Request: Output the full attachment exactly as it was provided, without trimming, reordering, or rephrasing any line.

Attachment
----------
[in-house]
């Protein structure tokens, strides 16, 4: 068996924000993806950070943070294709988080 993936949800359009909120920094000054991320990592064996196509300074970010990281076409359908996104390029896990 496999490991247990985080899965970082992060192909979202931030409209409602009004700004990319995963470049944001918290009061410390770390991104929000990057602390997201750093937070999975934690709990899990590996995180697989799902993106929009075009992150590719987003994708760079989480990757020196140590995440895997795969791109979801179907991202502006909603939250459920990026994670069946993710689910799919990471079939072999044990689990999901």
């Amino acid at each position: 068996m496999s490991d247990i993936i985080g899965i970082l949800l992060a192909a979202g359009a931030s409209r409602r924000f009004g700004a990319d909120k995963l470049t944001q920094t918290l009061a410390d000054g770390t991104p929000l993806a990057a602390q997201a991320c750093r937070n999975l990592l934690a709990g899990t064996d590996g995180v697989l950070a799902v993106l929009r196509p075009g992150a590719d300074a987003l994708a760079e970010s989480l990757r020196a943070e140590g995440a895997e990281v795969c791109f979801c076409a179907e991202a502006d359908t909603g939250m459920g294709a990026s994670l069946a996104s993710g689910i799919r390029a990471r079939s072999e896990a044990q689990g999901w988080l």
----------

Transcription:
[in-house]
């Protein structure tokens, strides 16, 4: 068996924000993806950070943070294709988080 993936949800359009909120920094000054991320990592064996196509300074970010990281076409359908996104390029896990 496999490991247990985080899965970082992060192909979202931030409209409602009004700004990319995963470049944001918290009061410390770390991104929000990057602390997201750093937070999975934690709990899990590996995180697989799902993106929009075009992150590719987003994708760079989480990757020196140590995440895997795969791109979801179907991202502006909603939250459920990026994670069946993710689910799919990471079939072999044990689990999901």
């Amino acid at each position: 068996m496999s490991d247990i993936i985080g899965i970082l949800l992060a192909a979202g359009a931030s409209r409602r924000f009004g700004a990319d909120k995963l470049t944001q920094t918290l009061a410390d000054g770390t991104p929000l993806a990057a602390q997201a991320c750093r937070n999975l990592l934690a709990g899990t064996d590996g995180v697989l950070a799902v993106l929009r196509p075009g992150a590719d300074a987003l994708a760079e970010s989480l990757r020196a943070e140590g995440a895997e990281v795969c791109f979801c076409a179907e991202a502006d359908t909603g939250m459920g294709a990026s994670l069946a996104s993710g689910i799919r390029a990471r079939s072999e896990a044990q689990g999901w988080l």